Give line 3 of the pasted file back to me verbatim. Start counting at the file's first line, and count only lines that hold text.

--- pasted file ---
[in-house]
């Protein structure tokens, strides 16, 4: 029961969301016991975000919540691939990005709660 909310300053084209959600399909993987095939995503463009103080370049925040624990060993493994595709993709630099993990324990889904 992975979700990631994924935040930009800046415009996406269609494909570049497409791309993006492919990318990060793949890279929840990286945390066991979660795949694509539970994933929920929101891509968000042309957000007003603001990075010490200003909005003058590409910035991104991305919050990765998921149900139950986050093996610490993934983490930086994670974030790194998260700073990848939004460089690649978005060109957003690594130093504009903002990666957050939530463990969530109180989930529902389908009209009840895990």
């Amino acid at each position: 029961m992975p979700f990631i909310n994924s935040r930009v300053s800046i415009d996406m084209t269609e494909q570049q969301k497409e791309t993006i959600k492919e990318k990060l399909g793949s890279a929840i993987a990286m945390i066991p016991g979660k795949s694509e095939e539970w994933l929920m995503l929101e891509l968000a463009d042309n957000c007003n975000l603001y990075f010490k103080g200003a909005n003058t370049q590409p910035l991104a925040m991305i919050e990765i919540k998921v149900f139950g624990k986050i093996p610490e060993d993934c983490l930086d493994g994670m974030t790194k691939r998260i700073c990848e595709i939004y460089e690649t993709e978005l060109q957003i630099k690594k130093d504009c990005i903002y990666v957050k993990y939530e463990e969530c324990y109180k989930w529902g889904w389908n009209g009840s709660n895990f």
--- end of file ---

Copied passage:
């Amino acid at each position: 029961m992975p979700f990631i909310n994924s935040r930009v300053s800046i415009d996406m084209t269609e494909q570049q969301k497409e791309t993006i959600k492919e990318k990060l399909g793949s890279a929840i993987a990286m945390i066991p016991g979660k795949s694509e095939e539970w994933l929920m995503l929101e891509l968000a463009d042309n957000c007003n975000l603001y990075f010490k103080g200003a909005n003058t370049q590409p910035l991104a925040m991305i919050e990765i919540k998921v149900f139950g624990k986050i093996p610490e060993d993934c983490l930086d493994g994670m974030t790194k691939r998260i700073c990848e595709i939004y460089e690649t993709e978005l060109q957003i630099k690594k130093d504009c990005i903002y990666v957050k993990y939530e463990e969530c324990y109180k989930w529902g889904w389908n009209g009840s709660n895990f």